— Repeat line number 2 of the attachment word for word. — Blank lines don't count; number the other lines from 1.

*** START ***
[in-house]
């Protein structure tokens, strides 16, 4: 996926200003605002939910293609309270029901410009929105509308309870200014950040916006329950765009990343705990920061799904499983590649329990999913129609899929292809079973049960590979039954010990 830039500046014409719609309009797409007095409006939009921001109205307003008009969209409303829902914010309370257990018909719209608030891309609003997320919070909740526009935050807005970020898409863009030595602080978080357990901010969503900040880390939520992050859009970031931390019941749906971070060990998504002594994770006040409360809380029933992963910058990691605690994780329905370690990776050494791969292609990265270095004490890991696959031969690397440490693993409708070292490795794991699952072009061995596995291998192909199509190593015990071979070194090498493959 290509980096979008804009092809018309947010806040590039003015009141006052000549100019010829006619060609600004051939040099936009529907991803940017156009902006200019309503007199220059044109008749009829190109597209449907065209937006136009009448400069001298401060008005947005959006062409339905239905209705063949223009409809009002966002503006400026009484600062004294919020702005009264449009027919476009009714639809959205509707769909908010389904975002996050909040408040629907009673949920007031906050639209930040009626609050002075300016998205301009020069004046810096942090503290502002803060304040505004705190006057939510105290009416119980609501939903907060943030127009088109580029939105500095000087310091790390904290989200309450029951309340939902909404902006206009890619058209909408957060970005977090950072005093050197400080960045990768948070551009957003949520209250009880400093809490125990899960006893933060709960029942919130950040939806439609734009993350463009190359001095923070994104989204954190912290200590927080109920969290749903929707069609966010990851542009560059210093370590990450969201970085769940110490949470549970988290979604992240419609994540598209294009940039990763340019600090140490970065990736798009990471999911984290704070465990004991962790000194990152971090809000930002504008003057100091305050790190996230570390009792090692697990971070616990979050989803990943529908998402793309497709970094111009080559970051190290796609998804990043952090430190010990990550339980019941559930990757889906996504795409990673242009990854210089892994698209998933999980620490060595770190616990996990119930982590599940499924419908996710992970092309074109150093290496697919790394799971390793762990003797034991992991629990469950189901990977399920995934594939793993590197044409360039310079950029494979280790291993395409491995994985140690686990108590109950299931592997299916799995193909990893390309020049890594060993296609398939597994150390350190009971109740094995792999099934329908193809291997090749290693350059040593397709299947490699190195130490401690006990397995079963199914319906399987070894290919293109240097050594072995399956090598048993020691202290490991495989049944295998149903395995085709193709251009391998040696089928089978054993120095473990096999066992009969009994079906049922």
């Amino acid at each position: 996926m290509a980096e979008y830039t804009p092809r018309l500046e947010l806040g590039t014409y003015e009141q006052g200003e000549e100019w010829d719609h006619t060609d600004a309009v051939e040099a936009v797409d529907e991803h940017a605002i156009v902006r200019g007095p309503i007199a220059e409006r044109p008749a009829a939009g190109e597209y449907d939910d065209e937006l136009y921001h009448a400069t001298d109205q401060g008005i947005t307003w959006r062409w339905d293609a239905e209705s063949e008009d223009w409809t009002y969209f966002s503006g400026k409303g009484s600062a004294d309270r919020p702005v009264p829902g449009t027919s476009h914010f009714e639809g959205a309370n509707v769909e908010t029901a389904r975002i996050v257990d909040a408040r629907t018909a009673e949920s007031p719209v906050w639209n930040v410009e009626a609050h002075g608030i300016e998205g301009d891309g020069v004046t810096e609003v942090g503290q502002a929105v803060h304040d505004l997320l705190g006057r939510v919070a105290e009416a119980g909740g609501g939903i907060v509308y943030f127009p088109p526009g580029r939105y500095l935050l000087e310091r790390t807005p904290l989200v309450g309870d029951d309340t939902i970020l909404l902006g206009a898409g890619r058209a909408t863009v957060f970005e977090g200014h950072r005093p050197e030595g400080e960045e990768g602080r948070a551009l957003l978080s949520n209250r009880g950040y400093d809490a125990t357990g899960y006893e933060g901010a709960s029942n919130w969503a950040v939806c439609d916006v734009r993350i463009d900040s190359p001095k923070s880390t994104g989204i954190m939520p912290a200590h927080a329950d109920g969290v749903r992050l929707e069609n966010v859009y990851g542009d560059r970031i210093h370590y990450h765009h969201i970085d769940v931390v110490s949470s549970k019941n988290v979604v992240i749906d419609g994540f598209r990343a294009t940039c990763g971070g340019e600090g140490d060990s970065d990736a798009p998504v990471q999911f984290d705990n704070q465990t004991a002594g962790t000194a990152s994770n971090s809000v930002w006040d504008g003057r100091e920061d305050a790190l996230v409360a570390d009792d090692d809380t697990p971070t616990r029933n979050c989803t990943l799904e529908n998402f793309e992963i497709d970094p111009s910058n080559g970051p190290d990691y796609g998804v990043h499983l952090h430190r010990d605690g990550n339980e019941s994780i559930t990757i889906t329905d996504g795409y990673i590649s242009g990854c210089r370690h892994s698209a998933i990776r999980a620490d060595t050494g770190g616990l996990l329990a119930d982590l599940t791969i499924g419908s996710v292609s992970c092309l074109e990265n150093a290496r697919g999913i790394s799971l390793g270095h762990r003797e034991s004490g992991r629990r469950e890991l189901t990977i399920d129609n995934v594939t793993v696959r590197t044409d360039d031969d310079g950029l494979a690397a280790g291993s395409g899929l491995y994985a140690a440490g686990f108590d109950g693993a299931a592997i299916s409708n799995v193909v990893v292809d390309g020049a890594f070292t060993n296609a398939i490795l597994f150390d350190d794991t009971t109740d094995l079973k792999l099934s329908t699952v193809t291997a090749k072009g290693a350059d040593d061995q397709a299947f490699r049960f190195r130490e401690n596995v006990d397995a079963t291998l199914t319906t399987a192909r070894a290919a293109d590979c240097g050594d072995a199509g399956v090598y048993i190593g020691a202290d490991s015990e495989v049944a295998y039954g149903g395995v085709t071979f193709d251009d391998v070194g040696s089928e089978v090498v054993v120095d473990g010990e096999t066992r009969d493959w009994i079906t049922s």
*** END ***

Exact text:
């Protein structure tokens, strides 16, 4: 996926200003605002939910293609309270029901410009929105509308309870200014950040916006329950765009990343705990920061799904499983590649329990999913129609899929292809079973049960590979039954010990 830039500046014409719609309009797409007095409006939009921001109205307003008009969209409303829902914010309370257990018909719209608030891309609003997320919070909740526009935050807005970020898409863009030595602080978080357990901010969503900040880390939520992050859009970031931390019941749906971070060990998504002594994770006040409360809380029933992963910058990691605690994780329905370690990776050494791969292609990265270095004490890991696959031969690397440490693993409708070292490795794991699952072009061995596995291998192909199509190593015990071979070194090498493959 290509980096979008804009092809018309947010806040590039003015009141006052000549100019010829006619060609600004051939040099936009529907991803940017156009902006200019309503007199220059044109008749009829190109597209449907065209937006136009009448400069001298401060008005947005959006062409339905239905209705063949223009409809009002966002503006400026009484600062004294919020702005009264449009027919476009009714639809959205509707769909908010389904975002996050909040408040629907009673949920007031906050639209930040009626609050002075300016998205301009020069004046810096942090503290502002803060304040505004705190006057939510105290009416119980609501939903907060943030127009088109580029939105500095000087310091790390904290989200309450029951309340939902909404902006206009890619058209909408957060970005977090950072005093050197400080960045990768948070551009957003949520209250009880400093809490125990899960006893933060709960029942919130950040939806439609734009993350463009190359001095923070994104989204954190912290200590927080109920969290749903929707069609966010990851542009560059210093370590990450969201970085769940110490949470549970988290979604992240419609994540598209294009940039990763340019600090140490970065990736798009990471999911984290704070465990004991962790000194990152971090809000930002504008003057100091305050790190996230570390009792090692697990971070616990979050989803990943529908998402793309497709970094111009080559970051190290796609998804990043952090430190010990990550339980019941559930990757889906996504795409990673242009990854210089892994698209998933999980620490060595770190616990996990119930982590599940499924419908996710992970092309074109150093290496697919790394799971390793762990003797034991992991629990469950189901990977399920995934594939793993590197044409360039310079950029494979280790291993395409491995994985140690686990108590109950299931592997299916799995193909990893390309020049890594060993296609398939597994150390350190009971109740094995792999099934329908193809291997090749290693350059040593397709299947490699190195130490401690006990397995079963199914319906399987070894290919293109240097050594072995399956090598048993020691202290490991495989049944295998149903395995085709193709251009391998040696089928089978054993120095473990096999066992009969009994079906049922």